10 strategies to decrease ad fraud risk

Below I have provided you with 10 strategies that will help you decrease ad fraud risk. 

1. Know your enemy

The first step in fighting ad fraud is to know how it affects your campaigns. There are several red flags that can be signs of something fishy going on in your campaign.

Let's go through them:

  • Lacking performance is probably the most obvious sign that something is going south. It is especially easy to detect by comparing different channels (for example, on-site ads and Facebook marketing).
  • Poor on-site analytics is another disturbing call. If such metrics as bounce rate and session durations take a nosedive while the overall amount of sessions is growing - it is almost a guarantee of ad fraud happening.
  • Anomalous click-through rate (CTR) often occurs in spikes through click fraud. If there are certain ads that deliver more than expected without reasonable explanation while others under similar circumstances are floundering - it is better to investigate the activity.
  • Suspicious IP addresses can be caused by traffic fraud. In cases of traffic fraud, IP's often originate from data centers instead of real stations. By identifying such, you can blacklist them and cut off your campaign.

All this information can be gathered from marketing automation software such as Hubspot or Marketo.

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2. Know your metrics

The next step in effectively fighting against ad fraud is to closely study your metrics. Numbers can be rigged, and that is easy to spot in comparison.

While it may seem obvious, there is a reason to do it  metrics provide you with the context of a situation that constitutes the big picture of your ad campaign.

Here’s what you need to check:

  • Typical CTR,
  • Standard bounce rate,
  • Typical session time, and
  • Realistic conversation rates over different channels.

These metrics serve as a background against which you can compare any sudden spikes of activity and conversions.

It is much easier to detect suspicious activity if you know that this kind of spike is out of the ordinary.

3. Avoid easy-to-fake ad goals

Easy-to-fake goals are the ones that bring you direct benefit (i.e. impressions and clicks). These are proxy metrics that do not guarantee actual business gains (i.e. conversions in the form of sales, subscriptions, and so on).

Coincidentally, these metrics are also among the most sensible to ad fraud. Because of that, it is unreasonable to build your campaign goals around them.

While it is not a guarantee to fully avoid the effects of ad fraud  making more tangible goals can help lessen the impact of ad fraud to a minimum.

4. Pay for ad performance, not clicks

As a direct aftermath of choosing easy-to-fake goals comes paying for the wrong thing (i.e. clicks and not the actual performance). It is one of the most common mistakes made by advertisers.

The thing is  numbers are easy to rig. It is not a big deal to paint a satisfying figure or augment it with the help of bots, then demand pay because formal requirements are met.

It is much harder to pay from fraudulent results if you are aiming at something more tangible, such as conversions or purchases.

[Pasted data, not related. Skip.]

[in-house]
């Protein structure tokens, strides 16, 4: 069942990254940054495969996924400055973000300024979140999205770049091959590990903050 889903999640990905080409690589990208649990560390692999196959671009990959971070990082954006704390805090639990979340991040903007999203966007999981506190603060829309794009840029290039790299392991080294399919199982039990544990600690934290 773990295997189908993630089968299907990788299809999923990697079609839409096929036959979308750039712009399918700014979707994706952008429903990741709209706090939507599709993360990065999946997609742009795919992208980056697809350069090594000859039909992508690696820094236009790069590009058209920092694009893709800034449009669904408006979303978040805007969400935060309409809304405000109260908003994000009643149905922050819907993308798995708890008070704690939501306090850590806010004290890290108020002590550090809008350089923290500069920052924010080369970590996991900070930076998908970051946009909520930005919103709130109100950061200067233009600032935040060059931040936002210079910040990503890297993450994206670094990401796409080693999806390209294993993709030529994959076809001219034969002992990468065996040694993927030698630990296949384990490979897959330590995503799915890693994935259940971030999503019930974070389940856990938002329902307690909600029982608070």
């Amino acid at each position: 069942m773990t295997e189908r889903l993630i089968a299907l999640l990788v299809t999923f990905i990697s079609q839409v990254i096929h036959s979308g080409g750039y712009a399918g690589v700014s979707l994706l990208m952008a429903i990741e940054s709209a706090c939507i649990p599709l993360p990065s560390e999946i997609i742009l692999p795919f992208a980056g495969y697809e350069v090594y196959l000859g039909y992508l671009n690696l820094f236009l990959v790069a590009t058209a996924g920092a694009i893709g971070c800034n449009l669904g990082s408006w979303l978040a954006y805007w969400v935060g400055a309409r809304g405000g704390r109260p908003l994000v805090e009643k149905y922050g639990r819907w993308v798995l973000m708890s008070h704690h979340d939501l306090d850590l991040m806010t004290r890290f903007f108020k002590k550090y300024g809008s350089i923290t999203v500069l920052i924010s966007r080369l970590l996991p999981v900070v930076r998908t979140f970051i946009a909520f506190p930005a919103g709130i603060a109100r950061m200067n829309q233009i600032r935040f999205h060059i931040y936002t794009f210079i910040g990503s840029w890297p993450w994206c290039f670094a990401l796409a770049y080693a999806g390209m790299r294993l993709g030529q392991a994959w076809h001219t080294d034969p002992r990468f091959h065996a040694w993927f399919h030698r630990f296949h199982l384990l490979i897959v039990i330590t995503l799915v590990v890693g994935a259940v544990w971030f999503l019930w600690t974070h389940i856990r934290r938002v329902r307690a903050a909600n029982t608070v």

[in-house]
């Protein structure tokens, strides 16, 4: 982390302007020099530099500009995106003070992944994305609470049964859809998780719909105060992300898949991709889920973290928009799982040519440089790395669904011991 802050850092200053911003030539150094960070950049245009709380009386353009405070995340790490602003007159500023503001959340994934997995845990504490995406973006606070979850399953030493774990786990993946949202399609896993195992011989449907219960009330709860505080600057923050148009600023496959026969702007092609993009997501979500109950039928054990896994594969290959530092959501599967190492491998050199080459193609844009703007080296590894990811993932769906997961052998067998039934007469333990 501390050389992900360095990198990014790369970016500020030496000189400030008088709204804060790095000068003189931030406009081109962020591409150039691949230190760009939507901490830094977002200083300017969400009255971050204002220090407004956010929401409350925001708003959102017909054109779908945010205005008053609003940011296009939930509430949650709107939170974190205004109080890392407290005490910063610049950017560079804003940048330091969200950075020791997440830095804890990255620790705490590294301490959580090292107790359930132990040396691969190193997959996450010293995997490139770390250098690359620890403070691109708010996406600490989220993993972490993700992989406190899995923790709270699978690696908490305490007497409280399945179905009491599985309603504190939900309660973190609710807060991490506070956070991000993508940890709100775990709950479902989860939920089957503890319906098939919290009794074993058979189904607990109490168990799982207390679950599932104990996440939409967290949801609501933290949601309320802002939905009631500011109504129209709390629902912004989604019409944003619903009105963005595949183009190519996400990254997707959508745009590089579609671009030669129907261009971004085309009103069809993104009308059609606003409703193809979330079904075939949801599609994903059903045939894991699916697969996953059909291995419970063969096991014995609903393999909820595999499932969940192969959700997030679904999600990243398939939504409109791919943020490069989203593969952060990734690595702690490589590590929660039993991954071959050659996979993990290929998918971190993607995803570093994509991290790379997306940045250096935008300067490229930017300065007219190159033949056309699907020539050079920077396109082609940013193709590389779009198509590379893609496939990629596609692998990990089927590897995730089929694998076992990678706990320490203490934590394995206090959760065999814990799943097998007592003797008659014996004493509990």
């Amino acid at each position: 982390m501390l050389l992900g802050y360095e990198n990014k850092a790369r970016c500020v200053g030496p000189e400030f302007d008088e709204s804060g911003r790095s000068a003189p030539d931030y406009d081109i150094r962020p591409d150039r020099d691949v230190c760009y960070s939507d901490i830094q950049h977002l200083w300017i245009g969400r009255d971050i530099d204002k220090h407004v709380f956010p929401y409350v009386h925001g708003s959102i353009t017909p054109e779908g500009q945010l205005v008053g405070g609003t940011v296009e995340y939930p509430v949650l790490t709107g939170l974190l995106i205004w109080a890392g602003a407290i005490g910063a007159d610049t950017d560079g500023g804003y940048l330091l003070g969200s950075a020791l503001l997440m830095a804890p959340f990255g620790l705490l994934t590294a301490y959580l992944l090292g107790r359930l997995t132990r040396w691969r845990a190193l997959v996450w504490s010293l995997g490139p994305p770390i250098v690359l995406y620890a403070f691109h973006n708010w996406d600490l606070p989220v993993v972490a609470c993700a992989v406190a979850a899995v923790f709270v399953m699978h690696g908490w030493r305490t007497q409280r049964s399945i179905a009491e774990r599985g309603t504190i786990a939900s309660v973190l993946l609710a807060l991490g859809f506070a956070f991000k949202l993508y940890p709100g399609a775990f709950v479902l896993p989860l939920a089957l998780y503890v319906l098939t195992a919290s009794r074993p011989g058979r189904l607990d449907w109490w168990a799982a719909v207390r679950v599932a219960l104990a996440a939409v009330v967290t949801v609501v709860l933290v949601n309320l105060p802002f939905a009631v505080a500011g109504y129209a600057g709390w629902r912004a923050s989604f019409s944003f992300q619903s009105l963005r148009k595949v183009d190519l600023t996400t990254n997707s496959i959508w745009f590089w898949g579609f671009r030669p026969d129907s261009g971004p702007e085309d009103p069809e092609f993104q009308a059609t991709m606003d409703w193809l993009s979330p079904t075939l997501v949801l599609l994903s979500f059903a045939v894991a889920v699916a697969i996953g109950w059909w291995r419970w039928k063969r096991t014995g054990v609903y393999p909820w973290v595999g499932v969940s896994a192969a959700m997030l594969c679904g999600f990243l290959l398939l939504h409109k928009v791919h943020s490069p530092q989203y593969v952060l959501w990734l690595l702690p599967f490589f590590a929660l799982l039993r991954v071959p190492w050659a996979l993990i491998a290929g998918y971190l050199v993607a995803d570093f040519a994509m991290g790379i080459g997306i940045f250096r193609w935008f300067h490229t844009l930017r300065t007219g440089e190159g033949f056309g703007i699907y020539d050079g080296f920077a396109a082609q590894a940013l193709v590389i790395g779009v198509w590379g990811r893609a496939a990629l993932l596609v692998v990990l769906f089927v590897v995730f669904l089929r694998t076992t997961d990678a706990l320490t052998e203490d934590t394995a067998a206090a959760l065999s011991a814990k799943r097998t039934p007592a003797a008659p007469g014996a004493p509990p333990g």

These things are harder to fake in a convincing manner. Therefore, it is much easier to filter which results will be paid for and which will be discarded.

5. Use diverse methods of fraud detection

Because ad fraud is a sprawling and multi-faceted process, it requires a similarly multi-faceted approach to its detection.

There are three major methods used in ad fraud detection:

  • Signature-based method uses a set of patterns to detect suspicious actions, impressions, clicks, or traffic. It compares patterns with the monitored activity and determines whether it is suspicious and worthy of further investigation. In result, fraudulent activity can be shut off before it settles in.
  • Anomaly-based uses statistical analysis and historical data to check ad spaces, websites, or publishers. This helps it detect questionable happenings, such as suspiciously spiking traffic, odd ad space placements, and other things of interest.
  • Credential-based is a method that studies digital credentials of the suspicious websites (its registration data, ranking, tagging, types of activity, etc.) to determine it has potential for generating fraud activity. Credentials are analyzed through combined methods of reverse crawling, thorough checks of the content, and tagging. This method also includes study of the site’s position on trustworthy rankings, like Alexa.

6. Use universal whitelist and blacklist domains 

IP blocking is one of the most effective ways of making ad fraud operations ineffective for a time being. One of the ways to maintain continuity with this effort is to keep a twofold domain list — whitelist and blacklist.

Whitelist contains sites that are verified as trustworthy and effective  the ones you specifically target.

Blacklist contains websites that are considered discredited with various types of fraud spotted. The blacklist can also contain IP addresses of identified bots.

However, using whitelists and blacklists is not really an effective solution on its own. It is mostly a catch-up that can serve as a solid shield for already identified threats.